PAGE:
Dyslexia -- the word itself is difficult to read. But dyslexia has an upside, like many things that get the bad stamp, this "learning disorder" should be redefined to include the positive side.
I have a son with dyslexia. I also have a hubby with dyslexia. I am relieved that research is finding a gifted side for those with dyslexia. My husband has always claimed that he can see the big picture in difficult engineering tasks. True, he suffered in the reading department as a child, especially since no one recognized it as dyslexia. Many kids were made to feel stupid or slow. Many still feel that way. But they shouldn't. They are gifted in other ways.
The word "Dyslexia" comes from the German root dys (difficult) + Greek lexis (speech)
It's a general term for disorders that involve difficulty in learning to read or interpret words, letters, and other symbols. (p, d and b all look the same). It's like looking at a chair, held upside down, lifted into the air. No matter which way it is held, it's still a chair. That's why the p, d and b all look the same to the dyslexic.
It has nothing to do with intelligence. In fact, many have a high IQ and are gifted in the arts and sciences. Look at the likes of Albert Einstein, Thomas Edison and Leonardo de Vinci.
Here's the good news:
Research has found that people with dyslexia have an enhanced peripheral vision; it's called absorbing the "visual gist". They see images in the periphery that are missed by regular people.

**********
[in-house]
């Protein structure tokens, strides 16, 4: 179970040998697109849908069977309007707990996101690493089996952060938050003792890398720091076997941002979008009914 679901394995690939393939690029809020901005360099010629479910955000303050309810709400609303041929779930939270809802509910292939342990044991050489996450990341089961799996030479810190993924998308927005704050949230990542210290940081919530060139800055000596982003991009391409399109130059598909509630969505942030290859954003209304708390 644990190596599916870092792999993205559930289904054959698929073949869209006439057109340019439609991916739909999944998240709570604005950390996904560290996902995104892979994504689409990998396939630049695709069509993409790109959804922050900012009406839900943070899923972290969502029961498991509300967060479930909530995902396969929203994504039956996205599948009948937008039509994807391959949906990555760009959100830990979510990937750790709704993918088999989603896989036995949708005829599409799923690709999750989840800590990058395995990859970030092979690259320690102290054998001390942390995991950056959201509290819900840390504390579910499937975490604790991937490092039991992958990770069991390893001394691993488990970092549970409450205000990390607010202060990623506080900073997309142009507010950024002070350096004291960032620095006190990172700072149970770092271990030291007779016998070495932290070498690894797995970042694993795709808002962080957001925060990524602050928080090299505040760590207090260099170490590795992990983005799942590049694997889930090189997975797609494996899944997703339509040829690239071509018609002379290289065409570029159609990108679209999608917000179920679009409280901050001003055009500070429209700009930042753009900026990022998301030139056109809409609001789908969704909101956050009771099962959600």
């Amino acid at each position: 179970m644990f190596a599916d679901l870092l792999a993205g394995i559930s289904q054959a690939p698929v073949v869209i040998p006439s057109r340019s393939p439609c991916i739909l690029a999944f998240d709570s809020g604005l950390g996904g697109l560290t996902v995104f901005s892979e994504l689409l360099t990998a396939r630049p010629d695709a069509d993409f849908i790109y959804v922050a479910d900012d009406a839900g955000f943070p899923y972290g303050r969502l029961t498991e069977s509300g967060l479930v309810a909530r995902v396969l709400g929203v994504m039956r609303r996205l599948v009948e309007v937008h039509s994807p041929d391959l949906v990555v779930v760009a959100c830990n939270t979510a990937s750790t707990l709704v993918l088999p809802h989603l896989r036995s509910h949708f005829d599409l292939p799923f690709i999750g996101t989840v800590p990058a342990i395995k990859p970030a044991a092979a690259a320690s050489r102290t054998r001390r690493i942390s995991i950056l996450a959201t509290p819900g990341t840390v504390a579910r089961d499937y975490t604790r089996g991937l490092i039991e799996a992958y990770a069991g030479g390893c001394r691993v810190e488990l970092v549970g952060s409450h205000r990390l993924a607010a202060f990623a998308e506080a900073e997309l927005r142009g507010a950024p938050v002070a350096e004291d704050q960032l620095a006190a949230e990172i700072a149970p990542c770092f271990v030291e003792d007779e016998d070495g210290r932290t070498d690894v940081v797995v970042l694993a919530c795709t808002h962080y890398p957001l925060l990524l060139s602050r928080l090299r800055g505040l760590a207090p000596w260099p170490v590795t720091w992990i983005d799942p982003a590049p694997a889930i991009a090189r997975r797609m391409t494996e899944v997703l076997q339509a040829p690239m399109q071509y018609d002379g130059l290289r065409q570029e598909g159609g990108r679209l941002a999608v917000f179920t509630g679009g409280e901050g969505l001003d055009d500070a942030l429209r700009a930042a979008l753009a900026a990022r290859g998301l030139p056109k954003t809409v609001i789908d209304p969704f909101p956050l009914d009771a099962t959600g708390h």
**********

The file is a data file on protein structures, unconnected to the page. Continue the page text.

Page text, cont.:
This gift enables the dyslexic to solve difficult images faster (like the images of Escher, that depicts impossible pictures of stairs or flowing
Another study found that graduate students with dyslexia can learn and make use of difficult astronomical images whereas non-dyslexic students were unable to catch on. They concluded that dyslexics may be superior learners.
"Dyslexics also tend to be more curious, creative, and intuitive than average. They tend to be highly aware of the environment, inventive, and good at real world tasks. Their special mode of thought also produces the gift of mastery: once they have learned something experientially, they understand it on such a deep level that they know how to do things intuitively without thinking about how." (ref)Some parents of dyslexic kids didn't appreciate this new discovery, mainly because of the struggle to help their kids learn to read. (New York Times)
From my perspective, public schools are not adept at teaching kids with dyslexia, and that's one reason I homeschooled my son. I worked with him for years, using many different programs, and we avoided all scenarios of failure. And we had success. And now I can appreciate his other talents of creativity and visual gist. See the available programs we used for dyslexia here.
Deila Taylor jumped into homeschooling 16 years ago with her third child, thinking it was only going to be for the middle school years. Now, with her fifth and last child in high school, who has never seen the likes of a traditional school, she has become an avid supporter. She blogs homeschool stuff at Mormon Homeschool and life at Eve Out of the Garden.